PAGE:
The Legend of the Three Companions - 93 

Some asked those brothers to receive them into their company. And because of the small number of the brothers—all six of them possessed authority from blessed Francis to receive others into the Order—they accepted some of them into their company. After they were received, they all returned at a predetermined time to Saint Mary of the Portiuncula.

When they saw one another again, however, they were filled with such delight and joy, as if they didn't remember anything of what they had endured at the hands of the wicked.

Each day they were conscientious in prayer and working with their hands to avoid all idleness, the enemy of the soul. They rose conscientiously in the middle of the night, and prayed most devoutly with copious tears and sighs. They loved each other deeply, served one another, and took care of each other as a mother for an only and beloved child. Charity burned so ardently in them that it seemed easy for them to give their bodies to death, not only for the love of Christ, but also for the salvation of the soul or the body of their confreres.

42One day, when two of the brothers were walking along, they came across a simpleton who began to throw rocks at them. One of them, noticing that stones were being thrown at the other, ran directly in front of him, preferring that the stones strike him rather than his brother. Because of the mutual charity with which they burned, they were prepared to lay down their life in this way, one for the other.

They were so rooted and grounded in humility and love, that one respected the other as father and master, while those who excelled by way of the office of prelate or some grace, seemed humble and more self-effacing than the others. They all dedicated themselves wholeheartedly to obedience, ever prepared for the will of the one giving orders. They did not distinguish between a just and an unjust command because they considered whatever they were ordered to be the Lord's will. Fulfilling commands, therefore, was pleasant and easy for them. They abstained from carnal desires, judging themselves carefully and taking care that in no way would one offend the other.

43If it ever happened that one uttered an annoying word to another, his conscience troubled him, so much so that he could not rest until he admitted his fault. He would humbly prostrate himself on the ground, so that his brother would place his foot over his mouth. If the brother who was offended refused to do this, then the brother who offended him, if he were a prelate, would order him to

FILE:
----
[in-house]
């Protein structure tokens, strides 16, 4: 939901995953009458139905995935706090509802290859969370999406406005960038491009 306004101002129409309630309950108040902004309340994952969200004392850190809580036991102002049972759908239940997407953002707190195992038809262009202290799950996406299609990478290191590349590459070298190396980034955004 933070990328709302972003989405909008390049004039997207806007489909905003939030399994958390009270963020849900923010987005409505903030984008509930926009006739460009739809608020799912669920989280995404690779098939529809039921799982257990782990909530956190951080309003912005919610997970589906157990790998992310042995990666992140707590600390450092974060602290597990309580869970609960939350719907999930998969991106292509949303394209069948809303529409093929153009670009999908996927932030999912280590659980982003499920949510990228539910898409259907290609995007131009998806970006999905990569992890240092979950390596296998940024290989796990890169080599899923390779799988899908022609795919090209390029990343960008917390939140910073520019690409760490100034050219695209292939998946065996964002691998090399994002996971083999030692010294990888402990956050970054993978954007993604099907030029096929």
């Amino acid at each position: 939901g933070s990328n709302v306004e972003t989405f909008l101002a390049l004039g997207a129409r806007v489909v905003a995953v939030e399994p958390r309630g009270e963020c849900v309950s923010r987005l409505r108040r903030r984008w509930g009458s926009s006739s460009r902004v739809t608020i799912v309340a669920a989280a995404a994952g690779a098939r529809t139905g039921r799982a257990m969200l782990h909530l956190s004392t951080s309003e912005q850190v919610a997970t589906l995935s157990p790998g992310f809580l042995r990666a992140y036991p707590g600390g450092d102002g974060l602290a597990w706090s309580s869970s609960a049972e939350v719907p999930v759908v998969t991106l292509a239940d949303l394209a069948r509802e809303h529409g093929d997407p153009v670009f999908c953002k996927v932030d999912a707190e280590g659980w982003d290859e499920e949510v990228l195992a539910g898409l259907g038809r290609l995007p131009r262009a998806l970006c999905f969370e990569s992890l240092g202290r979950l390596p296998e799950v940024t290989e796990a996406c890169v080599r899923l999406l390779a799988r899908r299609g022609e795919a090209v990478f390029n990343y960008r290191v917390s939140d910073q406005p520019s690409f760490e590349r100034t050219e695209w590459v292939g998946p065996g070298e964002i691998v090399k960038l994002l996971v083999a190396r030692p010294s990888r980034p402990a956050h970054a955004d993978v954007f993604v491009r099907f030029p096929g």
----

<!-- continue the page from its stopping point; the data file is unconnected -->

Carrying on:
Legenda Trium Sociorum, Fontes Franciscani, p. 1414-1416

3Quidam autem ipsos fratres rogabant ut reciperent eos in societatem suam. 4Et quia omnes illi sex habebant auctoritatem recipiendi ad ordinem a beato Francisco propter paucitatem fratrum, in societatem suam aliquos receperunt cum quibus sic receptis, statuto termino, omnes ad Sanctam Mariam de Portiuncula sunt reversi.

5Quando autem se invicem revidebant, tanta iocunditate replebantur et gaudio ac si nihil recordarentur eorum quae passi fuerant ab iniquis.

6Solliciti erant quotidie orare et laborare manibus suis ut omnem otiositatem animae inimicam a se penitus effugarent. 7Surgebant in media nocte solliciti et orabant devotissime cum immensis lacrimis et suspiriis. 8Amore intimo se invicem diligebant et serviebat unus alteri ac nutriebat eum sicut mater filium unicum et dilectum. 9Tantum caritas ardebat in eis quod facile ipsis videbatur tradere corpora sua morti, non solum pro Christi amore, sed etiam pro salute animae vel corporis suorum confratrum.

42 1Unde quadam die cum duo ex ipsis fratribus simul irent, invenerunt quemdam fatuum qui coepit lapides iactare in eos. 2Videns ergo unus eorum lapides iactari in alterum, opposuit se statim ietibus lapidum, volens potius se percuti quam fratrem suum propter caritatem mutuam qua flagrabant: sicque parati erant unus pro altero ponere vitam suam.

3Erant enim in humilitate et caritate fundati et radicati intantum ut unus revereretur alterum quasi patrem et dominum, atque illi qui officio praelationis vel aliqua gratia praecellebant, humiliores et viliores caeteris viderentur. 4Omnes quoque se totos ad obediendum praebebant, ad praecipientis voluntatem se continuo praeparantes. 5Non discernebant inter iustum et iniustum praeceptum quia quidquid praecipiebatur putabant esse secundum Domini voluntatem. 6Et ideo implere praecepta erat eis facile et suave. 7A carnalibus autem desiderus abstinebant, semetipsos sollicite iudicantes atque caventes ne unus alterum offenderet ullo modo.

43 1Et si quando contingebat ut unus alteri diceret verbum quod posset illum turbare, tantum conscientia mordebatur quod non poterat quiescere donec dicebat culpam suam, prosternens se in terram humiliter ut pedem fratris turbati faceret poni super os suum. 2Quod si frater turbatus pedem super os alterius ponere nolebat, si erat praelatus ille qui turbaverat alterum praecipiebat illi ut pedem poneret super os suum,

Francis of Assisi: Early Documents, vol. 2, p. 93